Music Boosts Exercise Capacity During Cardiac Stress Test

Megan Brooks

March 12, 2018

ORLANDO — Listening to upbeat music during standard treadmill cardiac stress test may improve exercise time and intensity, hint results of a randomized controlled trial.

People who listened to music during the test were able to exercise for nearly 1 minute longer than those who didn't, and there was a trend toward an increase in metabolic equivalents (METs). 

Waseem Shami, MD, cardiology fellow at Texas Tech University Health Sciences in El Paso, presented the study here at the American College of Cardiology (ACC) 2018 Scientific Session.

"The impetus for the study was that I found patients on the treadmill tests stopping somewhat prematurely for no obvious reason," Shami told | Medscape Cardiology

"The potential clinical implications could be a cost savings because if patients don't reach a certain target on the stress test, an additional test usually has to be done by default. It can also possibly create better exercise endurance, which of course is more heart healthy," said Shami.

Rocking Out

The study included 127 patients (mean age, 53 years; 46 male) scheduled for routine cardiovascular electrocardiography (ECG) treadmill stress test by Bruce protocol; 67 were randomly assigned to wear headphones playing up-tempo music and 60 to wear the same headphones with no music playing during the test.

The research team members were unaware of which patients had music playing and which did not. There were no marked between-group differences in baseline characteristics, including resting heart rate, obesity, diabetes, and hypertension.

With music, there was a significant 50-second improvement in exercise time and a trend toward higher METs, the researchers found.

Table. Exercise Time With and Without Music During Stress Testing

Variable No Music Music P Value
Exercise time (sec) 455.2 505.8 .045
METS 8.67 9.45 .94


"At least on a small scale, this study provides some evidence that music may help serve as an extra tool to help motivate someone to exercise more, which is critical to heart health," Shami said in a conference statement.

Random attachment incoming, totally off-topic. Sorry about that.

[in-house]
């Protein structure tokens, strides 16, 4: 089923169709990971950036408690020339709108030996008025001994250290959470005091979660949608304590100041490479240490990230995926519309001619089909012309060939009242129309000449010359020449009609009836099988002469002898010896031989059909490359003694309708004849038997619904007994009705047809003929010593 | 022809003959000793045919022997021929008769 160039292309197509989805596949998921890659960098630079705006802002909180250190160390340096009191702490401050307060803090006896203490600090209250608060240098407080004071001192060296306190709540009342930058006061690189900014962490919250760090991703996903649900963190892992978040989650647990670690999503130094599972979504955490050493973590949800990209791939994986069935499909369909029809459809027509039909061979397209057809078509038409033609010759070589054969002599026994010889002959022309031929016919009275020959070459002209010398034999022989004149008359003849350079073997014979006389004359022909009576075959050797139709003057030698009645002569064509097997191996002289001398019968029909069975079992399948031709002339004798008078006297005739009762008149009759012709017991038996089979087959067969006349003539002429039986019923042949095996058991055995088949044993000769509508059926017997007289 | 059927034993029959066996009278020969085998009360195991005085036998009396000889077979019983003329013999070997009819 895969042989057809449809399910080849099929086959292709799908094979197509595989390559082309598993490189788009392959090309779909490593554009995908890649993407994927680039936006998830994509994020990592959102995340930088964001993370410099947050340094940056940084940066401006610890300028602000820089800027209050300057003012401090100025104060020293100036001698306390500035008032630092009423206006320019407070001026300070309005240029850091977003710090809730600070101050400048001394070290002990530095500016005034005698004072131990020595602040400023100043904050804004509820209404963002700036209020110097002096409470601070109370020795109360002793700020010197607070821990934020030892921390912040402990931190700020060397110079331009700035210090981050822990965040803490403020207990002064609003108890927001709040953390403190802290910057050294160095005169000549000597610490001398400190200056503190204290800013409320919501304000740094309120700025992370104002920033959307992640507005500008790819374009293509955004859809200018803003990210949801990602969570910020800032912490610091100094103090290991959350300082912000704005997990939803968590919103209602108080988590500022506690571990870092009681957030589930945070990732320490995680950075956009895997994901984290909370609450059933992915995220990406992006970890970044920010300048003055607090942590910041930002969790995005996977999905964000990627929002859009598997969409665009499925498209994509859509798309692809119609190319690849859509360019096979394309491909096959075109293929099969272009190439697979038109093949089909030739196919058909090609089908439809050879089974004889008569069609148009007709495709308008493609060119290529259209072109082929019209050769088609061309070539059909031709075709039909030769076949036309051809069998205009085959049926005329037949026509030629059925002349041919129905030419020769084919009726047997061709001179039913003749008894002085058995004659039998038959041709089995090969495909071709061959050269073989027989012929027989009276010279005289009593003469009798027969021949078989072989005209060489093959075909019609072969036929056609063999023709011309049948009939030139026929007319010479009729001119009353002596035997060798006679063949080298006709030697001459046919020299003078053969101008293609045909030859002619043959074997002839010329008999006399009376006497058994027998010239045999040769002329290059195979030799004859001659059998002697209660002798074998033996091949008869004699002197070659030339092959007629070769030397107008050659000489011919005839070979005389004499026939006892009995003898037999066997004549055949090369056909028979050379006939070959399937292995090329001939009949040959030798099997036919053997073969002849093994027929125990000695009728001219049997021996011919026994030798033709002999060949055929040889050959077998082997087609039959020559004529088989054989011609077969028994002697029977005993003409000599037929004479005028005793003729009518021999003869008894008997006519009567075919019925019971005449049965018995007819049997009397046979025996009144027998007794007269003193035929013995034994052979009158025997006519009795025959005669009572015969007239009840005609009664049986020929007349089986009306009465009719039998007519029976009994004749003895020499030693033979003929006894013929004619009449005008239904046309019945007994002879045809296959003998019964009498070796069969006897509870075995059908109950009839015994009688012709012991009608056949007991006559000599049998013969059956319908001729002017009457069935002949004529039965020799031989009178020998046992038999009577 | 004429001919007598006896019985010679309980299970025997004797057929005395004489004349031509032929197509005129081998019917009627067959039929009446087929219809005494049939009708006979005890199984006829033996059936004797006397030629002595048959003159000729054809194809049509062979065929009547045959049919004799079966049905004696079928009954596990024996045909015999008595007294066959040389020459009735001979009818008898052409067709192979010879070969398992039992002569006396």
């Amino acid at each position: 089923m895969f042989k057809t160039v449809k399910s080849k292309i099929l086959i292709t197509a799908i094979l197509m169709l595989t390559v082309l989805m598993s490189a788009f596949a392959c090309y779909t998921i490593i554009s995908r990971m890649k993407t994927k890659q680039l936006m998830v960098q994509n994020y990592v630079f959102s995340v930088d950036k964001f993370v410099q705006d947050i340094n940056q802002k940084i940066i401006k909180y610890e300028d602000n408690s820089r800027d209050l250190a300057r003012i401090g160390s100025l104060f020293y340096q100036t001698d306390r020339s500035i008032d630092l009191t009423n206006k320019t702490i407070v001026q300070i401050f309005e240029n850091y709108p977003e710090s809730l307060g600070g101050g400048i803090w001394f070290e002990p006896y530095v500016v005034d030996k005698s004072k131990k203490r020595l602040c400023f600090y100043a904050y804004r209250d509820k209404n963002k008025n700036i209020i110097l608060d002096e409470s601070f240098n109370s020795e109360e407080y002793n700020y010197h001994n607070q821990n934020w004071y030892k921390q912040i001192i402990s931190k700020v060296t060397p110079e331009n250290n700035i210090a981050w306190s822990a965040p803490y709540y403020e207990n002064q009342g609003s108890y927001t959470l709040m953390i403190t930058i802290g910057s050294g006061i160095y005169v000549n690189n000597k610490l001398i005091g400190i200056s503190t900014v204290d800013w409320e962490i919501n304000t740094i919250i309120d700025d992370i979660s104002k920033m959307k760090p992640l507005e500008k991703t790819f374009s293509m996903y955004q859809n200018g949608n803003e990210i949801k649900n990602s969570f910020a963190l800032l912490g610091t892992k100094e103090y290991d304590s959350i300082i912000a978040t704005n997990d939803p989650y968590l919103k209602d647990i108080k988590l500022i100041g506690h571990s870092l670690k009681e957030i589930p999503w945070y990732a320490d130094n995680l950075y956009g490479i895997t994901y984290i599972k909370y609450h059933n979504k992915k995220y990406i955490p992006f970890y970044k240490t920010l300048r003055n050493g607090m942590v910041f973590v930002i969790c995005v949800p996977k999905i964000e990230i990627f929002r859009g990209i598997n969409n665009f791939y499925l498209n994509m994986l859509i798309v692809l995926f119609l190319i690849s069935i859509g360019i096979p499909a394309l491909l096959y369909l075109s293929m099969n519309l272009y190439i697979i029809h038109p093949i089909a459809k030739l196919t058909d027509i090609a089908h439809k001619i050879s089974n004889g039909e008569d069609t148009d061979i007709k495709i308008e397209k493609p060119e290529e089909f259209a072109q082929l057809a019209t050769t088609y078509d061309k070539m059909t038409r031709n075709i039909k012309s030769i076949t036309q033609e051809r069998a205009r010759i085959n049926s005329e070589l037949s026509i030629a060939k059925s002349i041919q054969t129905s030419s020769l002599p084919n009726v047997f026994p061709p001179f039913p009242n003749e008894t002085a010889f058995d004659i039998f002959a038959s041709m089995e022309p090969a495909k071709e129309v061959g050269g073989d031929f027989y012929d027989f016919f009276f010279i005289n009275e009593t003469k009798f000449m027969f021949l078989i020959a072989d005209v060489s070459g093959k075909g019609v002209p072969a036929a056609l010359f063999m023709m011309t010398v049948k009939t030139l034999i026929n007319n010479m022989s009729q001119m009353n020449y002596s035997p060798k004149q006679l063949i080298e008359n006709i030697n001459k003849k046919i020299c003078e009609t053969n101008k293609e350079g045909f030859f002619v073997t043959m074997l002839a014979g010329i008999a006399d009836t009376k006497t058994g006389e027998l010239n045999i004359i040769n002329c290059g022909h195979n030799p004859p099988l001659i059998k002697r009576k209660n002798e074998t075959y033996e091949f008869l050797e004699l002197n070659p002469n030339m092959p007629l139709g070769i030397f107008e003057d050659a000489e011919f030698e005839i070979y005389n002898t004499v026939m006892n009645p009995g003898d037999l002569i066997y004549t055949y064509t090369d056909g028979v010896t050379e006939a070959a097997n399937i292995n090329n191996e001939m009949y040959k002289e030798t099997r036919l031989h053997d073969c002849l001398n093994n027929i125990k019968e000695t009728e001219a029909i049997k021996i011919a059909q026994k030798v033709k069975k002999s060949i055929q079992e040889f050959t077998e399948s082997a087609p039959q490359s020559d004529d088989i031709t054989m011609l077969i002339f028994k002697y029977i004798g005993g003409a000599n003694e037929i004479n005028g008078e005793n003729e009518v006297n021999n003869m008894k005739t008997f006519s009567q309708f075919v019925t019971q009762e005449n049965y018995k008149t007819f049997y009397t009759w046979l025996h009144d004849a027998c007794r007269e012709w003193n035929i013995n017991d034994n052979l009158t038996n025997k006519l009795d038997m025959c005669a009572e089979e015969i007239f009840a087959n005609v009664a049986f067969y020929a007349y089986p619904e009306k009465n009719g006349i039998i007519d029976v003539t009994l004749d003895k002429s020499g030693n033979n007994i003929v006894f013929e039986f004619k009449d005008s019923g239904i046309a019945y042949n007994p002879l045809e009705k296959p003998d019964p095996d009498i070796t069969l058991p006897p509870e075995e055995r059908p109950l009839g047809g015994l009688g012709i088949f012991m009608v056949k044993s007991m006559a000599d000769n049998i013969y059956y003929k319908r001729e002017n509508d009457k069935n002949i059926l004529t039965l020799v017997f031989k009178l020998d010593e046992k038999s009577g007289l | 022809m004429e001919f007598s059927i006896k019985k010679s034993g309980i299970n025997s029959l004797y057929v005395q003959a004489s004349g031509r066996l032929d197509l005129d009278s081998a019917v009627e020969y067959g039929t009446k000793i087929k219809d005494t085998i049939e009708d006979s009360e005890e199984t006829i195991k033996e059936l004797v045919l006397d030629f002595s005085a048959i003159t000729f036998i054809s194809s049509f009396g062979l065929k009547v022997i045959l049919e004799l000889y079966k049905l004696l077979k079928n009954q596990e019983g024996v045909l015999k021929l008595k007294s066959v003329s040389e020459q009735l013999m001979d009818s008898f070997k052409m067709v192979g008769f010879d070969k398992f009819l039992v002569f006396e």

There were no between-group differences in how often patients were able to reach their maximal heart rate goal. Shami said a larger study with greater diversity is needed to determine whether offering music during stress testing can help people achieve their target heart rate and whether it should be recommended routinely.

In his experience, he told | Medscape Cardiology, "music is rarely used during stress tests. It's really up to the testing staff to allow it or not. I think it's a great idea to make the patient comfortable and also create motivation just as if they were in the gym," Shami said.

Clever Study

Reached for comment, Jessica Peña, MD, a cardiologist at Weill Cornell Medicine and New York-Presbyterian, confirmed that listening to music during stress testing is not a common practice. "I believe this is one of the reasons the investigators performed this clever study," she told | Medscape Cardiology

This study is "interesting," said Peña, and points to a "potential low-cost way to improve performance during stress testing."

Peña agrees that a study would be helpful to determine whether listening to music helps more people achieve their target heart rate or increase the number of METs achieved. She said she'd also "be curious about whether listening to music improves the patient's experience with diagnostic testing."

"One cautionary note," said Peña, is that during stress testing, an exercise physiologist interacts with patients, asking them periodically about the presence of symptoms, such as chest pain or shortness of breath, and letting them know what to expect.

"Before widespread implementation of this practice, I'd want to be certain that listening to music did not interfere with ascertainment of symptoms or monitoring of the patient in any way," she said.

American College of Cardiology (ACC) 2018 Scientific Session. Session 1182, Abstract 006. Presented March 11, 2018.

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